[Ed note: My Southborough accepts signed letters to the editor submitted by Southborough residents. Letters may be emailed to email@example.com.
The following letter and the above contributed photo are from The Southborough Stewardship Committee and the Southborough Open Land Foundation ( SOLF).]
To the Editor:
You may be wondering about the “No Spray” signs going up in neighbors’ yards, as well as in open space properties around town, including Beals Preserve, Breakneck Hill, and the Town Forest.
Southborough is a member of the Central Massachusetts Mosquito Control Project (CMMCP), the agency that conducts nuisance mosquito spraying at the request of residents. Because the pesticide is toxic to insects and aquatic wildlife and is released from truck-mounted sprayers onto an unknown number of properties in addition to those of the people making the request, some residents and local conservation organizations have chosen to register their properties to be excluded from nuisance mosquito spraying (note that an exclusion does not exempt properties from spraying conducted during a health emergency, like the 2019 EEE scare). The registered properties are then required to post “No Spray” signs to help alert the applicator trucks.
Joyce Greenleaf, chair of the Southborough Stewardship Committee said “part of the role of the Stewards is to provide conservation-based management of Breakneck Hill Conservation Land and the Town Forest. At the recommendation of the Stewards, the Conservation Commission voted in 2019 to register the lands under its care and control for an exclusion from nuisance mosquito spraying. We are fortunate that Breakneck Hill is home to some at risk bird and bumblebee species, and we are trying to slow their decline by providing safe habitat on the conservation land.”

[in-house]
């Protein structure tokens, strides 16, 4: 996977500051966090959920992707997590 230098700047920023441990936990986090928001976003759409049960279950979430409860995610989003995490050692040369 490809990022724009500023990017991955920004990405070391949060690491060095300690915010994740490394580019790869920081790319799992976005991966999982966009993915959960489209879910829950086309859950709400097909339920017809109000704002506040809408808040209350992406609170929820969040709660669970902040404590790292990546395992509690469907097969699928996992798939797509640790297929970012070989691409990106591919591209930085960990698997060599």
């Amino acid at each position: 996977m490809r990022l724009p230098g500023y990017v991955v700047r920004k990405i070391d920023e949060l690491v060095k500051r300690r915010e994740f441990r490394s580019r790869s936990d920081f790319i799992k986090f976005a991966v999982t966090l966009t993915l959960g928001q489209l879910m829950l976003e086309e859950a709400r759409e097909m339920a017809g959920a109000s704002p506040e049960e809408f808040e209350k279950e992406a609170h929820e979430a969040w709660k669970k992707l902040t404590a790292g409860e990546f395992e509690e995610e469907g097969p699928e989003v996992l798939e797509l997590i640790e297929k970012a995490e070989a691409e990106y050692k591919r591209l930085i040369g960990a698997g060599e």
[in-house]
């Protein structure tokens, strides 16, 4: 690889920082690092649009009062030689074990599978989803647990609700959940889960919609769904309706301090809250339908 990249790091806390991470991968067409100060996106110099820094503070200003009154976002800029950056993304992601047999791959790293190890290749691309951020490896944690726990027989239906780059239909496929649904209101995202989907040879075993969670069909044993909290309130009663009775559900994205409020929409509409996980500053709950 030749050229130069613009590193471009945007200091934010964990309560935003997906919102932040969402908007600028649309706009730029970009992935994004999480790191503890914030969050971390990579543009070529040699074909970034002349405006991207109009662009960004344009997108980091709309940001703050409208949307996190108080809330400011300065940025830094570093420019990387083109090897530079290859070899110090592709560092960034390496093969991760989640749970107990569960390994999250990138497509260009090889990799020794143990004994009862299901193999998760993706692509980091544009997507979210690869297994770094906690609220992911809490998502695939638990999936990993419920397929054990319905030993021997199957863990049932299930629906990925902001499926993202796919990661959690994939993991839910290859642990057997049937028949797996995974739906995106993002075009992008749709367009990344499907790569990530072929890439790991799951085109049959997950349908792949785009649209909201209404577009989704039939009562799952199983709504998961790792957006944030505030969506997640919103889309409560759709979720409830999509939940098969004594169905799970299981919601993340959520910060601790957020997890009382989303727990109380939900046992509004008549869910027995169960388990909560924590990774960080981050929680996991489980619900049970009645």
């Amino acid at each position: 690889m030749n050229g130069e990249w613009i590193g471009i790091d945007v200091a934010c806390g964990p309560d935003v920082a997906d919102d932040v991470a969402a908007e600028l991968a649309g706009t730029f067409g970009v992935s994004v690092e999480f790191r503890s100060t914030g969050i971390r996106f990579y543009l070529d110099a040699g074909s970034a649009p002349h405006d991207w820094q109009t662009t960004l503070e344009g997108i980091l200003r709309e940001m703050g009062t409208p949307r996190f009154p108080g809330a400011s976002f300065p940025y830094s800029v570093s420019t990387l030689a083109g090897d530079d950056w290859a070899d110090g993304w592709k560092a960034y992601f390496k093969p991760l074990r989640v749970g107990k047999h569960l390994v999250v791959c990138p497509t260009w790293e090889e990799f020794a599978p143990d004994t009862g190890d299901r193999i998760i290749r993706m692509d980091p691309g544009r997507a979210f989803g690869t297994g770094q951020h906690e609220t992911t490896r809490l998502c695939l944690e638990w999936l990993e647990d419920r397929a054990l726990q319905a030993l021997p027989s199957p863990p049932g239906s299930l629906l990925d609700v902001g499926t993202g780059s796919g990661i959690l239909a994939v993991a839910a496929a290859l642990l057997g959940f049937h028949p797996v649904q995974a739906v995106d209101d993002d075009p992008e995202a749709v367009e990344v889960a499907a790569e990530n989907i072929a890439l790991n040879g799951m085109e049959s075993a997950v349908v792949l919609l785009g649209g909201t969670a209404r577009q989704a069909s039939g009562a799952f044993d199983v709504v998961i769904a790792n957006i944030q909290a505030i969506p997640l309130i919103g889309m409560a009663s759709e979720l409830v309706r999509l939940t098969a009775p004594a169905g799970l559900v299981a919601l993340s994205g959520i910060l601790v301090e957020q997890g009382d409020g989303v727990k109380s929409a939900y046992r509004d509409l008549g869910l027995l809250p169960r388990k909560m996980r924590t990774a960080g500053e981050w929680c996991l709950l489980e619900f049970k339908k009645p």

Other residents take a slightly different perspective. Jenny Peet, mother of elementary and preschool aged children, and active member of the Facebook group, Native Plant Gardens of Southborough, waxed poetic about the joys of organic vegetable gardening. “We have a small vegetable garden, and I can tell you that, when it is tomato season, not many of them make it to the house because my kids love eating them straight off the vines! We are concerned about human health risks from the spraying. We have chosen to register our property to be excluded from pesticide spraying, partially because we don’t want to worry about bringing our produce in to wash it before the kids get ahold of it. Additionally, after I started participating in some of the bumblebee research at Breakneck Hill, we have become avid gardeners utilizing plants native to New England. We have seen such an increase in wildlife in our yard and don’t want to jeopardize the critters by exposing them to pesticides.”
Southborough Open Land Foundation (SOLF), Southborough’s local land trust, opposes spraying for nuisance control of mosquitoes. SOLF believes that localized spraying is ineffective, as it has no lasting effect. It also harms and kills important creatures, including bees, butterflies and fish. It disrupts natural flora in wetland habitats, and taints water quality. In addition, it may present health risks to humans, particularly sensitive individuals. SOLF believes that there are more effective ways to protect people from mosquitoes, such as removing all stagnant water from properties, applying bug spray and covering bare skin.
SOLF has chosen to exclude all of its properties from spraying. Many SOLF members have excluded their own properties from spraying. We encourage all residents to do the same. We are giving away one free ‘No Spray’ sign to Southborough residents.
To request an exclusion from wide-area spraying, visit
Working together we can provide for a healthier environment for our children and nature while decreasing exposure to mosquitoes that cause disease.
The Southborough Stewardship Committee and the Southborough Open Land Foundation ( SOLF)